And he uses a variety of terms to represent the same idea, each of which sheds a different light on the concept. As I read last night, I was pondering the various possible meanings of Light and Darkness in the first chapter . . . and one I hit on flipped a lightswitch for me, pun intended. (I'm writing this out for my own benefit -- and hoping it benefits someone else, too.) Starting in verse 5:
This is the message we have heard from him and declare to you: God is light (truth, honesty, openness . . . light reveals everything as it really is); in him there is no darkness at all (no hiding, no lies, no deception, no pretending, no covering anything up . . . He Himself certainly never lies, but more than that, no lies are possible around Him . . . He sees and knows all).
If we claim to have fellowship with him (to be in a relationship with Him . . . a right relationship) and yet walk in the darkness (hide things . . . lie . . . try to deceive Him, or others, or even ourselves . . . pretend to be something we're not . . . pretend that He is something He is not), we lie and do not live out the truth (we don't really have a right relationship with Him, because such things are not compatible with His nature and can't happen with Him).
But if we walk in the light, as he is in the light (if we put ourselves out there . . . all of our ugliness, flaws, and failures . . . let it all be seen by the world, by God, and especially by ourselves), we have fellowship with one another (how many relationships with others are messed up by our hiding, pretending, and deception?) and the blood of Jesus, his Son, purifies us from all sin (when we stop hiding and denying our sin, we then realize we need someone else to make us clean . . . and we are in the place we need to be for God to apply Jesus' sacrifice to us -- something John expounds on next).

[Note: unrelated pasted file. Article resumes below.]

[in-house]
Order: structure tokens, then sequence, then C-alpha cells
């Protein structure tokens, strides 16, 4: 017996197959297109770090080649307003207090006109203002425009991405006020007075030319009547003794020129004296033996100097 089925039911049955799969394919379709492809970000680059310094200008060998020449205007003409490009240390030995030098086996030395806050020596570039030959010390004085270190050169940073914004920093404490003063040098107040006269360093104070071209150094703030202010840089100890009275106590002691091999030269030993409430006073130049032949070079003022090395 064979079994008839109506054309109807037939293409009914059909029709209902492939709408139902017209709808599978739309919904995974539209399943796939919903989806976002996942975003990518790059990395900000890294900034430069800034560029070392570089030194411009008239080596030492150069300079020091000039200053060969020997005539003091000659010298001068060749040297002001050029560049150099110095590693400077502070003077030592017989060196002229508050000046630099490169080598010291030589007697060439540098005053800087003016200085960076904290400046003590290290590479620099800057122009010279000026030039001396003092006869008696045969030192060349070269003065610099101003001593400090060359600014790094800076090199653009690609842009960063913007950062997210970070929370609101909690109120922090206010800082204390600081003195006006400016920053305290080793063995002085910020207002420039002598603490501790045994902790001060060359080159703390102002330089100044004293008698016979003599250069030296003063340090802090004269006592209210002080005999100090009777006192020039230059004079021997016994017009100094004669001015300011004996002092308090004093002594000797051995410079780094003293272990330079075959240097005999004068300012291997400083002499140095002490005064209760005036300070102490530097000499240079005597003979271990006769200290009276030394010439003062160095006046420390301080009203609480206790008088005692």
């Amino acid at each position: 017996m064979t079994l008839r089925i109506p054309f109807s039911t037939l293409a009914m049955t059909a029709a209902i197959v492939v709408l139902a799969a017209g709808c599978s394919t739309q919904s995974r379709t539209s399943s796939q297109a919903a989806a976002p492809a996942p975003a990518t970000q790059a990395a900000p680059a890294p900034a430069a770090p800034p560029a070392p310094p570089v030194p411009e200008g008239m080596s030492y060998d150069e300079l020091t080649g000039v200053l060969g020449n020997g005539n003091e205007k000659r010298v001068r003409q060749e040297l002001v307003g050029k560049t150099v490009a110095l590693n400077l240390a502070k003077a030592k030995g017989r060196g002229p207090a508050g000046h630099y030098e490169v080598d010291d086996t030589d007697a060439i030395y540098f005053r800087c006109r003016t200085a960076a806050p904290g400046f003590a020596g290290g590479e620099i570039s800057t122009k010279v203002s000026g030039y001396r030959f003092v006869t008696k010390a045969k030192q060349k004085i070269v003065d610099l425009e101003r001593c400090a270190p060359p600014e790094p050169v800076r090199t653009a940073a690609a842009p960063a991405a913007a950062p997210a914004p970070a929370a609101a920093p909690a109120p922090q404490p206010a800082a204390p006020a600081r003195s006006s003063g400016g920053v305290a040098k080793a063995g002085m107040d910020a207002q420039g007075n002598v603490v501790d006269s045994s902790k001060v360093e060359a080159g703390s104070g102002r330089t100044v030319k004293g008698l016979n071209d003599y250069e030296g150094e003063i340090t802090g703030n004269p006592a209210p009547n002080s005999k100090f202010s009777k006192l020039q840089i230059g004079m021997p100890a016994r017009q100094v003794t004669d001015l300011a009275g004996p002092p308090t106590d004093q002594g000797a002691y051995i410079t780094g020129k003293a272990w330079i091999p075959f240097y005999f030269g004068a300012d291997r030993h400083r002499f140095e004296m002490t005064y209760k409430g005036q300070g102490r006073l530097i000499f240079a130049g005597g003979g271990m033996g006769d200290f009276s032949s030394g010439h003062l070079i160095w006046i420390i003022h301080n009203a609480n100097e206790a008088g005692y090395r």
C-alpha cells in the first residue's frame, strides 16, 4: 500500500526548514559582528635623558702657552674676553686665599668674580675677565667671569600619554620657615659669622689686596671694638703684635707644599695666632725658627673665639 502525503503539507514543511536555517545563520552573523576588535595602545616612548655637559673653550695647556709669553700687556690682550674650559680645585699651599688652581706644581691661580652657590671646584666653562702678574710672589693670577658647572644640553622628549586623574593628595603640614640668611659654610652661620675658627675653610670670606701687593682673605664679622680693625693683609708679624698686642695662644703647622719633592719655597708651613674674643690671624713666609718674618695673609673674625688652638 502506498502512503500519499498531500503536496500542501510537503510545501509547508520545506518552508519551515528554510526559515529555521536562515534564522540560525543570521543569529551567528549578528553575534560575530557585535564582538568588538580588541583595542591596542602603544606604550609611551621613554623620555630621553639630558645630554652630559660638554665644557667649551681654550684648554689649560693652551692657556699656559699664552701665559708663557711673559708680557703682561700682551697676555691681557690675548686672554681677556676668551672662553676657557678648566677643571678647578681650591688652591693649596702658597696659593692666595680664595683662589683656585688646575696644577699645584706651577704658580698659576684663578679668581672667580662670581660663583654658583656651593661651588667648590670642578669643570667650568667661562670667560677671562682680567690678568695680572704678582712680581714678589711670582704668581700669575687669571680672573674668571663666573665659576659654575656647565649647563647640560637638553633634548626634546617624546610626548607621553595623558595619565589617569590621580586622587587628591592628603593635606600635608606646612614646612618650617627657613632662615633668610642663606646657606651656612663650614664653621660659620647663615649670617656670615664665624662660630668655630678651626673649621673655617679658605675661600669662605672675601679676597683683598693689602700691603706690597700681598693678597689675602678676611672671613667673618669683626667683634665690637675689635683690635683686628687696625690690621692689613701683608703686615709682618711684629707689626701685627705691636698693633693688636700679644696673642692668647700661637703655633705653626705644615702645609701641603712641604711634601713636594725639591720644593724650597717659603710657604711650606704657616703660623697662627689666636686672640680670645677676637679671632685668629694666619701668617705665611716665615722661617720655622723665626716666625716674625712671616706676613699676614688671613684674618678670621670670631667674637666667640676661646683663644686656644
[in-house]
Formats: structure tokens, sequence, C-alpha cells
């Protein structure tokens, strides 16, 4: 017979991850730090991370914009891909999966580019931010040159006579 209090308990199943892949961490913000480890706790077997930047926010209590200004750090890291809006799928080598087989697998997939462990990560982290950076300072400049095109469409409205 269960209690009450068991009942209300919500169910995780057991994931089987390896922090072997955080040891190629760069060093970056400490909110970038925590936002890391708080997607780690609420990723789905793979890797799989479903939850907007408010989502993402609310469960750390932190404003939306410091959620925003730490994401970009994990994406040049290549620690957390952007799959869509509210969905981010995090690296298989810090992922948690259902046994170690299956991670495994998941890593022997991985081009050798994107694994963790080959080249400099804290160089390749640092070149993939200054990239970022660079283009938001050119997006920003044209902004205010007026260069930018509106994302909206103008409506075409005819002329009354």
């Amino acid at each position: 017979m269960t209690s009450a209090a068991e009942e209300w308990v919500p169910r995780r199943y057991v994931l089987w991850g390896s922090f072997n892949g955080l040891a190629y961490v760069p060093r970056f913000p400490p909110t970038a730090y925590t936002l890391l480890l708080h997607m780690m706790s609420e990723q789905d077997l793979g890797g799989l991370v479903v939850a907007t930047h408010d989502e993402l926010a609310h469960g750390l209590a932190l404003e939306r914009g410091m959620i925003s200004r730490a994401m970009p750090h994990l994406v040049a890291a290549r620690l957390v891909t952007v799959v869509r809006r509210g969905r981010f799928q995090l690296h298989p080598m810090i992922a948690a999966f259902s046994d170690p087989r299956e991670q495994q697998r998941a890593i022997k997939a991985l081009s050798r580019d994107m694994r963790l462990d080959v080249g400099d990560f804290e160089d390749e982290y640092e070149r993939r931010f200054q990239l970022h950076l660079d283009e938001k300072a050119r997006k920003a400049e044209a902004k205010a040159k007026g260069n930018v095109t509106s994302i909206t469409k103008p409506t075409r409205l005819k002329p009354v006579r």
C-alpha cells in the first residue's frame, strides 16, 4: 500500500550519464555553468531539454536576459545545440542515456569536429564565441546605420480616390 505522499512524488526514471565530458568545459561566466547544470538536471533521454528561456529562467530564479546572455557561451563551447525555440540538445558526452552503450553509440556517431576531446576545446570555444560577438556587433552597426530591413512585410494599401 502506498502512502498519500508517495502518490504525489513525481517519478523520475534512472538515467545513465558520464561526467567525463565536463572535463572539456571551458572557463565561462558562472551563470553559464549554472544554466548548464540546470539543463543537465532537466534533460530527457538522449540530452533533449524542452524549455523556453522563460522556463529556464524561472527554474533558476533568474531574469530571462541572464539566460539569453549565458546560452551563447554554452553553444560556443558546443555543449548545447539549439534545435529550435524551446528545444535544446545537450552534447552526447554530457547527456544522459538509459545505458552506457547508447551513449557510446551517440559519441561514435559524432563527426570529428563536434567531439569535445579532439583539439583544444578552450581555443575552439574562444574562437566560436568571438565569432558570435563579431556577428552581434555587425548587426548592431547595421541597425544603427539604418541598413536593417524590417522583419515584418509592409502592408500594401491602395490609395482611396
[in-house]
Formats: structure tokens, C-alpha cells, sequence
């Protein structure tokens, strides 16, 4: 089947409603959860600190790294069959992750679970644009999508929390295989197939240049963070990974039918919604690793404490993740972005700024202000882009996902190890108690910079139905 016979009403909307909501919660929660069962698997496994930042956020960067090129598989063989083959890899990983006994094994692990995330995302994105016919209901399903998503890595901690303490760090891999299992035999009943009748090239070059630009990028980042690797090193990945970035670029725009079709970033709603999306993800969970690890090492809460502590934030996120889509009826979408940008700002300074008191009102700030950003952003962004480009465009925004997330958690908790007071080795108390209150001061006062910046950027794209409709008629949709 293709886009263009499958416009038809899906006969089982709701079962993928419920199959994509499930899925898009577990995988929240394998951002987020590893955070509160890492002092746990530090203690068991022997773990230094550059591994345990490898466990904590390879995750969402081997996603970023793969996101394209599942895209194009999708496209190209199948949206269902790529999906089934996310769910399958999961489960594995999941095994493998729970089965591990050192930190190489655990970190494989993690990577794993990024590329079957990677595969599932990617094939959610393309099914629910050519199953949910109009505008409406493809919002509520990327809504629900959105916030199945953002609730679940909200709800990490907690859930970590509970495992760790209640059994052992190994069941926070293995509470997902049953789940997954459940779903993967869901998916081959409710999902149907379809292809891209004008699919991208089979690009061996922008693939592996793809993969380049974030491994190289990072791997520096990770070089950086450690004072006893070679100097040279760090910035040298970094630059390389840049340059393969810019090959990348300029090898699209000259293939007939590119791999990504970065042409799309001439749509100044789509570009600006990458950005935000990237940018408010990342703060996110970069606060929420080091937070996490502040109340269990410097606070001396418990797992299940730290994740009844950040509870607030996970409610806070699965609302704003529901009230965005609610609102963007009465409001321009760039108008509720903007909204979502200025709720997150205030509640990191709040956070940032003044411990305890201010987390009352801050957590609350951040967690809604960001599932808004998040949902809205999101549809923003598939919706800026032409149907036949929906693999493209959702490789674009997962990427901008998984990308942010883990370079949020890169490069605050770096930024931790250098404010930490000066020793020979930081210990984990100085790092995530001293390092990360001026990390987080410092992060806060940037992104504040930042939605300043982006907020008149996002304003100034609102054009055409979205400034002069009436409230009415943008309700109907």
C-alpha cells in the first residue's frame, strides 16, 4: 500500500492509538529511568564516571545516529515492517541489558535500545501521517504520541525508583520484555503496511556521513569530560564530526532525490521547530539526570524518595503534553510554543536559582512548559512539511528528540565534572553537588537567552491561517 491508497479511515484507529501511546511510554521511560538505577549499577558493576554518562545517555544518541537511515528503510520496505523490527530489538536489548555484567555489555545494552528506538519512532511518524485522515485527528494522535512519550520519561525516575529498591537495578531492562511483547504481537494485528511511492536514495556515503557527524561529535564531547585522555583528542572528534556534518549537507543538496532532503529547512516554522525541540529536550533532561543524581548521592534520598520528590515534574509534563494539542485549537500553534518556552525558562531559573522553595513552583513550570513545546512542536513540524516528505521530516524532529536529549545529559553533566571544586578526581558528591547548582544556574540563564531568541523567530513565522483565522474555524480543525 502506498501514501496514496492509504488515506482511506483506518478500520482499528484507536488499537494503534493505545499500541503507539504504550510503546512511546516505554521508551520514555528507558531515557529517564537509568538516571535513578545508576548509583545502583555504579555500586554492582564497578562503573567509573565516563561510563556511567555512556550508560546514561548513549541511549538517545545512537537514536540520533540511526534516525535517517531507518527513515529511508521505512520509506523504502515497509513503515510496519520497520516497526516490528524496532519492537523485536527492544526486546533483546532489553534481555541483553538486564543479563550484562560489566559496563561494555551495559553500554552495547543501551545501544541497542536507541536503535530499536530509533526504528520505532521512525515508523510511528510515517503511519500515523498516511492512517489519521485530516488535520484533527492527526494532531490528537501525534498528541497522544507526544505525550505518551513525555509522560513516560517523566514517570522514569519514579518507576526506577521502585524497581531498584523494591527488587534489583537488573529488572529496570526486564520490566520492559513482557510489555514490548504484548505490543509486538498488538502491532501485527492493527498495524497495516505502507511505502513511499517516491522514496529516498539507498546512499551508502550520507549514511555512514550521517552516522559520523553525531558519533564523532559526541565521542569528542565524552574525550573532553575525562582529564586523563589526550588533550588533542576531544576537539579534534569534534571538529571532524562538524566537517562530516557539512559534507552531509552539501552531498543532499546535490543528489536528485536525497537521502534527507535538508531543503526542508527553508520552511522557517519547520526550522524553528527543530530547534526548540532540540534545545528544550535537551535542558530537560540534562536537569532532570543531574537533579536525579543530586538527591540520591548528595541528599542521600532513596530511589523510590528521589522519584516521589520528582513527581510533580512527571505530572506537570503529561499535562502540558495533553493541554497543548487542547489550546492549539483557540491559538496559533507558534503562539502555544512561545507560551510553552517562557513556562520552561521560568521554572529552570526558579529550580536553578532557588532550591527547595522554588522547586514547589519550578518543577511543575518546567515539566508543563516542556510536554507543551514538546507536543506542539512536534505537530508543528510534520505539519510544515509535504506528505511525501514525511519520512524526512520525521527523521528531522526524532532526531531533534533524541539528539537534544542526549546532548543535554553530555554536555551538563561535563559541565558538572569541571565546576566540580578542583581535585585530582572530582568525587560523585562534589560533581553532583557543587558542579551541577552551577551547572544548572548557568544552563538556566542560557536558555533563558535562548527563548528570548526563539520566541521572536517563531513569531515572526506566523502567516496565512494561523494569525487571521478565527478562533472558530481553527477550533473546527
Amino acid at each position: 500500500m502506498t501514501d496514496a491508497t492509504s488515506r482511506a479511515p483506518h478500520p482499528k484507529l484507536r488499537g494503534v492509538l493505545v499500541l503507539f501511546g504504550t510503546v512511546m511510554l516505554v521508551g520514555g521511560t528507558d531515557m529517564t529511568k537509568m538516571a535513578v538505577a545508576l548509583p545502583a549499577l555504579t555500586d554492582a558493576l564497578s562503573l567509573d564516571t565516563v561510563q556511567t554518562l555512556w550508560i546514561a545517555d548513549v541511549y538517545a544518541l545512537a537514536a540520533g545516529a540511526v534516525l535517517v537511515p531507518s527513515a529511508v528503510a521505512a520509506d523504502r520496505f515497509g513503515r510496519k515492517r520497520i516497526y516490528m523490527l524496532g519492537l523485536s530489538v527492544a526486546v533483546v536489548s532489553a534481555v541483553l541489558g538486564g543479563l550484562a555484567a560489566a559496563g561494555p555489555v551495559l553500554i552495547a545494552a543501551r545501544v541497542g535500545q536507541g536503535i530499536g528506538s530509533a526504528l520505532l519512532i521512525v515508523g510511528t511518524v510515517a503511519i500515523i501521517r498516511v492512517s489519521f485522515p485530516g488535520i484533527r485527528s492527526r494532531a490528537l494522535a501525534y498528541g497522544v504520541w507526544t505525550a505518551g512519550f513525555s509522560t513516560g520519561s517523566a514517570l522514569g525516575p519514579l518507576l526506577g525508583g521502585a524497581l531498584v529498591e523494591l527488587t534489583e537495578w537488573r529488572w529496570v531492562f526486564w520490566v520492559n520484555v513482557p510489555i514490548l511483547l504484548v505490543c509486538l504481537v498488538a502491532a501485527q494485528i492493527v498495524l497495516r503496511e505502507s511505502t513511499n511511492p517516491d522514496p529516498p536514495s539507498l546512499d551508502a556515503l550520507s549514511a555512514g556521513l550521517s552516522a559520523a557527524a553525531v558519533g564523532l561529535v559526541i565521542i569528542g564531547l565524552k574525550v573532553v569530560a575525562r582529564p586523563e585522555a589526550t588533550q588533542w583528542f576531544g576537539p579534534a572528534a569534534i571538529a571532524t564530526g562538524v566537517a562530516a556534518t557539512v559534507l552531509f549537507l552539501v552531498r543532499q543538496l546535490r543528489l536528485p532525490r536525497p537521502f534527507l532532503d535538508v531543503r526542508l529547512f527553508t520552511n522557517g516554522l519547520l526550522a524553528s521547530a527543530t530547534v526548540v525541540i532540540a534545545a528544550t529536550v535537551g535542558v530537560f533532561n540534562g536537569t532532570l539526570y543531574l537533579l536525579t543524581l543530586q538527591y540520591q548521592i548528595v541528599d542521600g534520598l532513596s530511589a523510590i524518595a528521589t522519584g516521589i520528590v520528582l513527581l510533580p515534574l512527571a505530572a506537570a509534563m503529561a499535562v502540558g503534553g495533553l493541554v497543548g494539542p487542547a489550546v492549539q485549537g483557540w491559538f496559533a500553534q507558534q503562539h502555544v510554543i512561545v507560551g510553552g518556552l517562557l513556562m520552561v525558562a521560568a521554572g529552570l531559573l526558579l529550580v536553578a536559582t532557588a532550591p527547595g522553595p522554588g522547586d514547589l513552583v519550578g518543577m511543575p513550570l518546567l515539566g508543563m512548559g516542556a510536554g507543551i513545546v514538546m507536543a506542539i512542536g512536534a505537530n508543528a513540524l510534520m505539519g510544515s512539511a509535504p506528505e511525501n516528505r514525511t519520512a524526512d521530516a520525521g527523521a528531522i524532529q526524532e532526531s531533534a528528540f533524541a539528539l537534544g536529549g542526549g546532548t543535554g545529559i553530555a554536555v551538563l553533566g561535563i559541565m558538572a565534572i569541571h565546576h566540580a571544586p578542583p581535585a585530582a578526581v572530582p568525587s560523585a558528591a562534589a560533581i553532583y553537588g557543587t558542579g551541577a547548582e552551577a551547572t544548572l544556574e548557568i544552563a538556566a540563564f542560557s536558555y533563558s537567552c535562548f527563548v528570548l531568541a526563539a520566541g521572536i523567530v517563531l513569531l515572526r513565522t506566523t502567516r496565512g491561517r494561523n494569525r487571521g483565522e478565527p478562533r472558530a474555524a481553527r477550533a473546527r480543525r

If we claim to be without sin (a sign of walking in the darkness . . . because at the heart of every sin is pride, believing we are more than we are . . . when you say you don't sin, you're deciding what is sin and what is not, making yourself out to be God, something you are not . . . you're lying about who you are and who God is), we deceive ourselves and the truth is not in us (the truth of the gospel -- that we are incapable of putting ourselves right with God on our own and need a Savior). If we confess our sins (live in the light, putting everything out there, not denying or hiding or deceiving), he is faithful and just and will forgive us our sins and purify us from all unrighteousness (again, the purifying can only happen if we put our sins out there to be purified . . . as long as we are lying to Him and to ourselves, denying our pride and wrongdoing, hiding it, God cannot purify it . . . He doesn't force that purification on us . . . it is an invitation, a gift, an offer to be accepted . . . but only if we want it, and we have to recognize our need before we will want it).
If we claim we have not sinned, we make him out to be a liar and his word is not in us (reiterating and summing up: if we don't own up to the truth about ourselves, about God, about who we are, about who He is . . . about how we are trying to run our own lives and be our own gods, deciding what is right and wrong for ourselves . . . if we don't face up to reality rather than inventing a reality that we want to live by, with ourselves on the throne . . . we do not understand the message of the gospel and Jesus' sacrifice cannot be applied to us).
God has been teaching me for quite a while that the gospel is not about making us good people -- it's about putting us back in a right relationship with Him, even while we're bad people. And a right relationship with Him is impossible as long as we are deceiving ourselves about who we are and who He is. The first step is accepting the truth.
God will not . . . He cannot . . . meet us in the darkness -- in the place of deception and lies. We cannot make Him out to be a liar. He cannot lie about Himself to accommodate our lies about Him. There is no darkness in Him.